We provide a list of conjectured surface-area-minimizing n-hedral tiles of space for n from 4 to 14, previously known only for n equal to 5 and 6. We find the optimal "orientation-preserving" tetrahedral tile (n=4), and we give a nice new proof for the optimal 5-hedron (a triangular prism).

Author Bio

Paul Gallagher graduated in 2014 from the University of Pennsylvania. He was part of the 2013 Geometry Group at the Williams College SMALL REU. He is pursuing a PhD in mathematics.

Whan Ghang is a 2013 graduate from MIT with a B.S. in mathematics. As an undergraduate he attended SMALL program in 2012 Summer with Steven and Zane under the supervision of Professor Morgan. He is currently a graduate student in mathematics at Harvard.

David Hu graduated from Georgetown University's McDonough School of Business with a BS in finance and a minor in mathematics in May of 2014. In the fall, he plans on continuing his studies at SUNY Stony Brook, where he will pursue a PhD in Mathematics. His primary areas of interest are differential geometry and global analysis. This paper is the result of a collaboration between the 2012 and 2013 Geometry Groups of the SMALL REU at Williams College, advised by Professor Frank Morgan.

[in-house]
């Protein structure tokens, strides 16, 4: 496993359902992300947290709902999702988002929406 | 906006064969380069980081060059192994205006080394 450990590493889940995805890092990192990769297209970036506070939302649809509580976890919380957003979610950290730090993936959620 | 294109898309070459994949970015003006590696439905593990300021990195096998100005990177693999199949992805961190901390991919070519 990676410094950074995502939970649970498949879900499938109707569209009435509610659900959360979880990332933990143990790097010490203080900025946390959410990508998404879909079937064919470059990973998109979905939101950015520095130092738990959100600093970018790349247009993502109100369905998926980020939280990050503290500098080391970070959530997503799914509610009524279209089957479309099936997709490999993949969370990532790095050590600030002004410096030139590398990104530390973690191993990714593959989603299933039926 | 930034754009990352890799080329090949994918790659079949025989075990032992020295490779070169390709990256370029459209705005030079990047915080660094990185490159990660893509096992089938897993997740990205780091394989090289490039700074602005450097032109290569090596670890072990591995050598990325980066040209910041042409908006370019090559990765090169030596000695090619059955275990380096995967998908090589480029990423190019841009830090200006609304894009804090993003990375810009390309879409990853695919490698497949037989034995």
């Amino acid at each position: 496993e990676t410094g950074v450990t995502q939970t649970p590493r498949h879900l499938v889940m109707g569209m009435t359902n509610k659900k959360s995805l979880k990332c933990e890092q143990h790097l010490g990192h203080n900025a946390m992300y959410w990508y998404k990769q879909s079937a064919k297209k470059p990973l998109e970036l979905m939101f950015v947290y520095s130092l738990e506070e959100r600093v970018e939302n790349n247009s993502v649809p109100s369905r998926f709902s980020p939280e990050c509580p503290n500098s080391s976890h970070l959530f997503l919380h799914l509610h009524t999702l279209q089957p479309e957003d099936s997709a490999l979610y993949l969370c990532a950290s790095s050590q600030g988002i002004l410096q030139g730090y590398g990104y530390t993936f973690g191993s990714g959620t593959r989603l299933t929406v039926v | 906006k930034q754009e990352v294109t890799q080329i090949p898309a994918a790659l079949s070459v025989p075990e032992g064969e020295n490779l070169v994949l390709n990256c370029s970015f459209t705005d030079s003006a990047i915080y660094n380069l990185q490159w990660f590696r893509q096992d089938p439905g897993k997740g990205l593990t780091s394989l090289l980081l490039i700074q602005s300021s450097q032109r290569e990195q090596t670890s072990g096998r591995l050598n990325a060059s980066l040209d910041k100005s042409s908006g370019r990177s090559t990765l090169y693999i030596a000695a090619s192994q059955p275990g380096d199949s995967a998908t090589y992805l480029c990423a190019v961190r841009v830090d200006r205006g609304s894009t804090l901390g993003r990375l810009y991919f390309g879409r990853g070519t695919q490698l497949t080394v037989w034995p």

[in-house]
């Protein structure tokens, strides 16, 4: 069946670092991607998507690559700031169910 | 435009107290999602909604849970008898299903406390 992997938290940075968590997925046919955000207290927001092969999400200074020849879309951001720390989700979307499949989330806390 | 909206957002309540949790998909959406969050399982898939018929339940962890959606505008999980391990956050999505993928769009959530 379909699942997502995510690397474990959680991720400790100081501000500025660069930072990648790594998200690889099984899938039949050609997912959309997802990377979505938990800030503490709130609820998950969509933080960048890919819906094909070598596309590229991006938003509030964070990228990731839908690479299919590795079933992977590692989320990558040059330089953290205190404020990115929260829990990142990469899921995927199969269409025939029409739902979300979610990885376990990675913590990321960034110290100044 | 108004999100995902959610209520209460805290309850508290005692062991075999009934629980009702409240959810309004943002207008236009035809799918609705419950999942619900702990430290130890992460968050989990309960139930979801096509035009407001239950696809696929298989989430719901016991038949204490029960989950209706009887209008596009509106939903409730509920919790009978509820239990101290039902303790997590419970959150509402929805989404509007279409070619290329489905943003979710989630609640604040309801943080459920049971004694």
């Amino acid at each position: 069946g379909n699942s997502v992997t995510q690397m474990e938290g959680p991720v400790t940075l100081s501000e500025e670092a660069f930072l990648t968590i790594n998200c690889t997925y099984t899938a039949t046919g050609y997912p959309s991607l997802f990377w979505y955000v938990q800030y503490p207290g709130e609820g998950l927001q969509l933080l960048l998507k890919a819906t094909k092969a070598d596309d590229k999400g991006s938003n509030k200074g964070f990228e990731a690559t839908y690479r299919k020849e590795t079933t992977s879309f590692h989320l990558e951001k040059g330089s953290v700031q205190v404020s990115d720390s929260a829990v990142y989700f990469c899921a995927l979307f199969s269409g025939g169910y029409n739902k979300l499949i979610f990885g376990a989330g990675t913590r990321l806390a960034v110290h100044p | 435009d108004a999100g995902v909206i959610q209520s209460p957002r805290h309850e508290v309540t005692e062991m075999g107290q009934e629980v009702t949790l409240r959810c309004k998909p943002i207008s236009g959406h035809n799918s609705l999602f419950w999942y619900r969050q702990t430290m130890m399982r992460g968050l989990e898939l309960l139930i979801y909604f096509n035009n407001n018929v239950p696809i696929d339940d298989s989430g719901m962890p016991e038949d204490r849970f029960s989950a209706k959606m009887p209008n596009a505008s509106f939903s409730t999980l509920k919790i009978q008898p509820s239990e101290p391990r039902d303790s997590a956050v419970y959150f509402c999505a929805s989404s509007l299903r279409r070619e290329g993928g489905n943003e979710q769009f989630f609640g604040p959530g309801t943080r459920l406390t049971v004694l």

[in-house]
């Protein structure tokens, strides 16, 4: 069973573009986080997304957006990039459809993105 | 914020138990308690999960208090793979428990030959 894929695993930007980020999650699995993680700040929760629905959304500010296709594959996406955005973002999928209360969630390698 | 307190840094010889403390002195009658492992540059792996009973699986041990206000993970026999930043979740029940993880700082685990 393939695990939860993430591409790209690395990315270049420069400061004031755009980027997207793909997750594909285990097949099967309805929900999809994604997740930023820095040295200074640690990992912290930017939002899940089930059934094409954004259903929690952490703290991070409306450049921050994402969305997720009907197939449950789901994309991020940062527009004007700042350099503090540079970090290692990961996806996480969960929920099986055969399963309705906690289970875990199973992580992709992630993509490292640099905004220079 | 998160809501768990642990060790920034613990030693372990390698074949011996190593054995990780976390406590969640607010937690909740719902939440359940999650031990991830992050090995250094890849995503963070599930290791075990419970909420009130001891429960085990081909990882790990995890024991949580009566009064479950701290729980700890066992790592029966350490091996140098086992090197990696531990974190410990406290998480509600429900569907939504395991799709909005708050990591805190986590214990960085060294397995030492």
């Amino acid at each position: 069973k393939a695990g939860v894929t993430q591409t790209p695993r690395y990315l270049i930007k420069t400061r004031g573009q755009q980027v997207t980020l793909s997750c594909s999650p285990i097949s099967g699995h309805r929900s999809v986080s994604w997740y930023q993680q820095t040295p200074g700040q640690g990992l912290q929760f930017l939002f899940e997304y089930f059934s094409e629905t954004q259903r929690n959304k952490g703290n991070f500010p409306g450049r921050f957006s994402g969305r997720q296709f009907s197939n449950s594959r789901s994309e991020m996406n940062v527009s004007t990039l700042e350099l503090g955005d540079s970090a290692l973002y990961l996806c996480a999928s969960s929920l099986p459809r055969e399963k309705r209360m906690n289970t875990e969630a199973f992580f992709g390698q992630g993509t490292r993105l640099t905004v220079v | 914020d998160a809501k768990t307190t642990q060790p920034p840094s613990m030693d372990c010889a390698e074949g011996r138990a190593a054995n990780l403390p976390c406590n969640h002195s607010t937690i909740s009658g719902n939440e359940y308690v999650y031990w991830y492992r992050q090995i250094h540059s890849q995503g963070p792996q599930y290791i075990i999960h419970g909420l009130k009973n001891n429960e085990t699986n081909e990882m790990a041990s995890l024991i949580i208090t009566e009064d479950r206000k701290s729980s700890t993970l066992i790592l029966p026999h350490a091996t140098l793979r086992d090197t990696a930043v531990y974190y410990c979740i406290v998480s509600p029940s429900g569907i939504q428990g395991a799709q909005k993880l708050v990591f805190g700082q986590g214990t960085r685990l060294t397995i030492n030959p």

Zane Martin graduated from Williams College in 2013, where he majored in mathematics. His undergraduate work focused on geometry, though he is also interested in topology and applied math. His work on this paper began at the 2012 "SMALL" REU at Williams College, and continued during the 2013 SMALL program. He currently works at a civil rights firm in New York City, and hopes to attend graduate school in mathematics this fall.

Maggie Miller is a third-year math major at the University of Texas at Austin. She is interested in knot theory and differential geometry, and hopes to pursue these interests in graduate school in 2015. In her free time, she plays guitar and crochets

Byron Perpetua graduated in 2014 from Williams College, where he majored in mathematics and music, conducted research in geometry and commutative algebra, and directed the student orchestra. He is currently working as a data analyst at Achievement First.

Steven Waruhiu is a 2013 graduate from the University of Chicago with a B.S. is mathematics. As an undergrad, he participated in the Williams College Small REU where research for this paper began. He presented a talk on this paper at the 2012 MAA Mathfest in Madison and at the 2013 AMS/MAA Joint Mathematics Meeting in San Diego. At the moment, Steven is a software developer for a company in Chicago.